There is a move afoot by Discover Klamath, the county’s tourism promotion agency, to institute an additional motel fee on visitors that will boost funds to better market tourism for the county and for the benefit of the hotels and motels.
It is called a Tourism Improvement Area or TIA and has been successful for the City of Portland and Siskiyou County as well as numerous other entities across the nation. Siskiyou County has seen annual revenues of $500,000 from the fee, and recently re-upped the program for another 10 years.
However, the issue has sparked a debate between the proponents and opponents — which includes the Klamath County Chamber of Commerce and several local hotel owners — as to whether the fee is really a new tax and instead, should be voted on by the general public.
Klamath County commissioners have held two public comment sessions on the issue and a decision on whether the so-called “enabling ordinance” goes forward is expected from the commission this coming week.
More marketing the key
The hearings have included proponents who benefit from tourism — hotel owners to recreational outfitters — but there has been a growing number of naysayers as well.
“This fee has proven successful in 15 states including Oregon. There are now more than 180 TIAs started in the last 29 years and in no instance has it been considered a tax,” said Discover Klamath Executive Director Jim Chadderdon. “Rather, it is a self-imposed fee on the hotel businesses for their benefit.”
For every percentage point of the fee charged on a hotel room in Klamath County, Discover Klamath would see a return of about $250,000, Chadderdon said.
“We would like the fee set at 3%, which would raise about $750,000,” he said.
Setting the fee would not be up to DK. A steering committee comprising lodging owners and operators set the specifics of the plan. A committee — under the umbrella of Discover Klamath board — would decide how the money is spent. It could be used for promotion, physical improvements, help in attracting events to the community, putting more “heads in beds” as they say.
The ordinance provides for a five-year sunset clause, but the county can dissolve the agreement at any time if it chooses.
The plan cannot take effect unless a majority of hotel operators — 51% — vote in favor of it. Their vote is weighted by the number of hotel rooms they control.
Tax vs. fee and a public vote
Rick Schuster of the Chamber executive board, spoke in opposition of the enabling ordinance.
“We support DK’s mission to grow tourism, but not the path to getting there,” Schuster said.
“We believe that an enabling ordinance the forces businesses to pay for a service that they may or may not wish to have. It goes against the mission of the chamber,” Schuster said. “The county government is being asked to collect fees, that resembles a tax in every way except the way they are spent, (and to pursue delinquent fees),” he noted.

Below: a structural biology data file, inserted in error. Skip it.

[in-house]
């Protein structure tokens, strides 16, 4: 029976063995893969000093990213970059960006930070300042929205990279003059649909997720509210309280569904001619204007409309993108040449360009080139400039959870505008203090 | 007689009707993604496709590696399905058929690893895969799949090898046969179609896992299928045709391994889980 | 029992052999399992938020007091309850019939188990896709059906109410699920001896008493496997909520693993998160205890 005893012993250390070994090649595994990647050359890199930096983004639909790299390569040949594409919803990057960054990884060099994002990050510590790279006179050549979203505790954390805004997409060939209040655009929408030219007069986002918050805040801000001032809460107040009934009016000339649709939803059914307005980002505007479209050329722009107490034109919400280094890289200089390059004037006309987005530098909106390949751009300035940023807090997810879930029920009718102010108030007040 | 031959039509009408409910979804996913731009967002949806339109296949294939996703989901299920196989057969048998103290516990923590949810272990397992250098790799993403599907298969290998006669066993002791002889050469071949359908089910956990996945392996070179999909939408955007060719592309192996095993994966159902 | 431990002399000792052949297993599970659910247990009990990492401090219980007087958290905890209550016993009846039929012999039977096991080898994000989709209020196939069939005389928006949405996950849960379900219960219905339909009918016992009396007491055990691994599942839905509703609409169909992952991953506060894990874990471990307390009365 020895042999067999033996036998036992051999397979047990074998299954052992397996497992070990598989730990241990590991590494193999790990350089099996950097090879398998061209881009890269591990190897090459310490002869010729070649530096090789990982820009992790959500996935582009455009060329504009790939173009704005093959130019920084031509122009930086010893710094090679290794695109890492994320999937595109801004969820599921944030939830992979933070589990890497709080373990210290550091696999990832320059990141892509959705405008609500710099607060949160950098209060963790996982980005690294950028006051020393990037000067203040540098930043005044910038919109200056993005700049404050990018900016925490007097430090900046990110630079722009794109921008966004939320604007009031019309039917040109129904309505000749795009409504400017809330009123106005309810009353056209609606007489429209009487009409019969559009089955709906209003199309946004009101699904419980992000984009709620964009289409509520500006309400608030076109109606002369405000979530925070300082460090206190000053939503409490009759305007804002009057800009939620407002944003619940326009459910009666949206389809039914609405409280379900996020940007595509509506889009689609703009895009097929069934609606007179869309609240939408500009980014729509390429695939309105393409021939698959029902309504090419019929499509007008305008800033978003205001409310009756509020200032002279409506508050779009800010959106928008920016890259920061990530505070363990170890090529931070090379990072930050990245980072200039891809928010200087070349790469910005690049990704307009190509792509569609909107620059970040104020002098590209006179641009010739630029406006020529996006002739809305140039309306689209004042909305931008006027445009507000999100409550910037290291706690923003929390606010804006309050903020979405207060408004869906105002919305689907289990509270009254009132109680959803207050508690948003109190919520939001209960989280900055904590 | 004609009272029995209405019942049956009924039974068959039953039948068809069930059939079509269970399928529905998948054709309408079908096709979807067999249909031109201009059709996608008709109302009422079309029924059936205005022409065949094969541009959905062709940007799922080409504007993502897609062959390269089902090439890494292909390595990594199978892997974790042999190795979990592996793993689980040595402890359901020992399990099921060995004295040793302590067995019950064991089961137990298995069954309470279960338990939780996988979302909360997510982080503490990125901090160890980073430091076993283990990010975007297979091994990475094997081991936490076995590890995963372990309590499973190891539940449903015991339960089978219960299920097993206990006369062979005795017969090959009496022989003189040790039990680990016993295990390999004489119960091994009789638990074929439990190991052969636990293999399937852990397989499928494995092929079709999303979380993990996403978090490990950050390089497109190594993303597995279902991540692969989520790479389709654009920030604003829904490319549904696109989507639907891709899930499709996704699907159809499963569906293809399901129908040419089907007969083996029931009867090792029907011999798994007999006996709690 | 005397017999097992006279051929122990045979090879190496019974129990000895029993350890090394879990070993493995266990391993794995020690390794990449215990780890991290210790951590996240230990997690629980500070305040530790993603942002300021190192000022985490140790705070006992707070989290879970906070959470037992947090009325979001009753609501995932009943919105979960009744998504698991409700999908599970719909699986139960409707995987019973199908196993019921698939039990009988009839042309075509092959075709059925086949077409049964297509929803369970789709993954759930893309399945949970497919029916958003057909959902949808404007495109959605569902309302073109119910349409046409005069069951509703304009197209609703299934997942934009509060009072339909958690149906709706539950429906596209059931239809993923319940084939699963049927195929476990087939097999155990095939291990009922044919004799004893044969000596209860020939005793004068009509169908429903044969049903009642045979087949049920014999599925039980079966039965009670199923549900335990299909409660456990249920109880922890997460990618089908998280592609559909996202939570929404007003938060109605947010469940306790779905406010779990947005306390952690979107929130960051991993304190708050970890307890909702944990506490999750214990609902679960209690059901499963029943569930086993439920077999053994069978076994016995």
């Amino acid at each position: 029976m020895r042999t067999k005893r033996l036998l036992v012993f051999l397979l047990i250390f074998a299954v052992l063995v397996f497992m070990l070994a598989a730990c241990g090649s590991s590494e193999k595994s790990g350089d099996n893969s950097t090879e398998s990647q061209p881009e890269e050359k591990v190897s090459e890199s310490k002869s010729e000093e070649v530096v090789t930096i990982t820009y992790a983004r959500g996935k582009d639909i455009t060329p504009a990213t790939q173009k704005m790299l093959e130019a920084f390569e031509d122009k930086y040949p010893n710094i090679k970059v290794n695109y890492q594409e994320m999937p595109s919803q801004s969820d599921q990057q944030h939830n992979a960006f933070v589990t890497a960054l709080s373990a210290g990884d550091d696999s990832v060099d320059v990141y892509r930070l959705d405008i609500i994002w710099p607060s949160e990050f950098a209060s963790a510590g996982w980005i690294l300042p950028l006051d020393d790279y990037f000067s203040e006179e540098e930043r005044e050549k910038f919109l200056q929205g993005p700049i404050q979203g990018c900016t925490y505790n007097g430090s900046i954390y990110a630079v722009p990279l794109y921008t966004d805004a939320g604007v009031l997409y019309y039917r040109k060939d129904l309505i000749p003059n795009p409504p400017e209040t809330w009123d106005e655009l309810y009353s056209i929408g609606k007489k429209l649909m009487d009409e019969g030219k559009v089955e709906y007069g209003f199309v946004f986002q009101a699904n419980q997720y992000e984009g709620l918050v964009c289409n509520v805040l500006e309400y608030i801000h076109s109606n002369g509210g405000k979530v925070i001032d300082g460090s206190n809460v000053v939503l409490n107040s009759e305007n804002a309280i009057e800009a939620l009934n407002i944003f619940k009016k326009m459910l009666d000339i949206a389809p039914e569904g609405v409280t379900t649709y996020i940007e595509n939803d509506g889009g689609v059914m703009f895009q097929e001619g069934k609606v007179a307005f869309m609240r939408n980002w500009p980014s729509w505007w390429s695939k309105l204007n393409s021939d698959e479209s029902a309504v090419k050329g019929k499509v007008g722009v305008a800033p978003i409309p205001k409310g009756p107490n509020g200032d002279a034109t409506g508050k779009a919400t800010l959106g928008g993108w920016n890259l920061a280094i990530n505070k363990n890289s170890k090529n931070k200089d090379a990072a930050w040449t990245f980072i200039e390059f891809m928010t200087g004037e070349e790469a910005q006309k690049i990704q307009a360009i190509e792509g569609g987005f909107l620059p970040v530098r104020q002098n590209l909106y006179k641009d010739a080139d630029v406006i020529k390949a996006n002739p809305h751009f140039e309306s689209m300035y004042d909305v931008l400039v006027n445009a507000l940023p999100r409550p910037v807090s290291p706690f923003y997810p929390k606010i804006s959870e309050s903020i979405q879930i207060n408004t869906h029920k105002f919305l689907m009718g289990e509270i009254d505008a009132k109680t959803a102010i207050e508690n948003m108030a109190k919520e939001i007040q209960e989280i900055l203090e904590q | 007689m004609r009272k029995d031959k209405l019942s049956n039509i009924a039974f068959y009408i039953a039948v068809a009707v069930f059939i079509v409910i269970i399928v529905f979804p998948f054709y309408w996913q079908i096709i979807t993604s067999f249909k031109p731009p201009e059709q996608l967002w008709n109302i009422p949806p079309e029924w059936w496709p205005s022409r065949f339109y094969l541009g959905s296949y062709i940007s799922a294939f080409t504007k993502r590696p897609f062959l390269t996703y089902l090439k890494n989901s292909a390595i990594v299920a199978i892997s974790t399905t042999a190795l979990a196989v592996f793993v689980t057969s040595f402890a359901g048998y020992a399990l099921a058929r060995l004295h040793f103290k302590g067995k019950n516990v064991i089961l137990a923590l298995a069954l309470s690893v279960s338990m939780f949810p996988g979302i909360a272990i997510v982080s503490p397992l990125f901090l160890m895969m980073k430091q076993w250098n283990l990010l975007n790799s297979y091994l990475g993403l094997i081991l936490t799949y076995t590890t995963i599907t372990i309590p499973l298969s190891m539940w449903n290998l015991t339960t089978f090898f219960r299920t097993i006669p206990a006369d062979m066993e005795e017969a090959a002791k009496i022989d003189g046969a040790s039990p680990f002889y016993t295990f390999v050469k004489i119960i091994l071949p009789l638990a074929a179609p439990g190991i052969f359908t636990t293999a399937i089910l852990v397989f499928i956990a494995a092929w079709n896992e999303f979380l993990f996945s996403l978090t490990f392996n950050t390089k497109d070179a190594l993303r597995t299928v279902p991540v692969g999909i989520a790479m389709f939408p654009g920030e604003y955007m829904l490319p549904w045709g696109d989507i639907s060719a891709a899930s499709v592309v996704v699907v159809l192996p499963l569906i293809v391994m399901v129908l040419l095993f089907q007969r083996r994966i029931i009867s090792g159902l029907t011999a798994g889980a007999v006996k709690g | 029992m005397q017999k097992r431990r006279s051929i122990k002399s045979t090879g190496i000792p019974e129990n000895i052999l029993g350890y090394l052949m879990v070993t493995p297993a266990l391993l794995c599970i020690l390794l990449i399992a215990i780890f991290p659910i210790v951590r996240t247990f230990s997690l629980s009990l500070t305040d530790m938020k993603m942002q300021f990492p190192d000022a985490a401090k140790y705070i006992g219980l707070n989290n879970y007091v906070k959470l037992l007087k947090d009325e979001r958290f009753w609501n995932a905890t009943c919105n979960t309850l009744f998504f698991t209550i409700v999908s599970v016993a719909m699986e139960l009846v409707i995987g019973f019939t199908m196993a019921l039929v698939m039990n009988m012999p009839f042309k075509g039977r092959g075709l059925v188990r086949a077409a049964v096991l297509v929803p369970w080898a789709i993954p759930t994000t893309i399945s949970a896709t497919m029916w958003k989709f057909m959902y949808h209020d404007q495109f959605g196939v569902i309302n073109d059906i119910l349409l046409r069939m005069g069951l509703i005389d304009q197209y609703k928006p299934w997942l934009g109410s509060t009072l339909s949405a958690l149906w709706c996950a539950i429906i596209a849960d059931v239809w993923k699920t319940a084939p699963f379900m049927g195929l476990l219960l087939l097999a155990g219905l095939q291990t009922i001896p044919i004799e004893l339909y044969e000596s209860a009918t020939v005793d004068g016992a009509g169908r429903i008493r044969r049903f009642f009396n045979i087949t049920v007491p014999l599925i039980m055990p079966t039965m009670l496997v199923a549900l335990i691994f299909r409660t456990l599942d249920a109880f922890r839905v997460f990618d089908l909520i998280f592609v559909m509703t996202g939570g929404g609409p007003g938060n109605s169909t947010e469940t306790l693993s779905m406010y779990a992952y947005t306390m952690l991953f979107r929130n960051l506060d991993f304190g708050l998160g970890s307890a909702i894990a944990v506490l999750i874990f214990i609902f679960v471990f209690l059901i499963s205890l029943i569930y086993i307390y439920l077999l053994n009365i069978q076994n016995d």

As an alternative, Schuster suggested a slight increase in the transient room tax, via a public vote. The TRT has not been increased since 2006. It sits at about 8%.
“A slight increase in TRT, keeps the process transparent to all stakeholders,” he said. “TIAs and TIDs, have sparked litigation in other states and compete with municipalities for tax revenue.”
Drew Patel, speaking as a concerned citizen and a representative of lodging groups, complained of the lack of progress of tangible results from past room tax programs, saying that the hotels he is associated with saw little support from Discover Klamath efforts.
“This tax is targeted to one industry, but is not providing them a significant advantage,” he said.
Representatives from the Quality Inn, Cimmeron Inn and Pacific Northwest Hotels, also spoke in opposition to the fee.
Victoria Haley of Vividly Consulting noted that 12 hotel properties spoken in opposition to the plan, of the 36 locally operated hotels in the county.
New avenues to revenue
Meanwhile, supporters say that new ways of raising revenue have to be explored if Klamath County is to keep up with the competitive market for tourism dollars.
“I think that Klamath Falls has flat-lined economically since the loss of the timber industry,” said Ann Cavanaugh of SmithBates Marcomm Solutions and an economic development promoter.
“You all know that I am a strong proponent of this community and we need to think outside the box and join together...try something new. Passion alone does not help grow the community, it takes money.”
Alan Eberlein said that a voter campaign would be expensive and divisive compared to a TIA which is focused on one key industry.
Also, Ferguson Hotels, the builder of the new Marriott hotel downtown, sent a letter of support for the TIA. And, the Running Y Ranch and Resort is on record for its support.
Randy Cox, director of Klamath County Economic Development Association, noted Oregon has 109,000 jobs tied to tourism.
“The greater exposure we get in Klamath County, the greater potential we have in growing our economy. A TIA will allow us to invest RV parks, bike trails, horse trails. It’s imperative that we get tourists to visit here. Once they do, they’ll realize that Klamath is just better here.”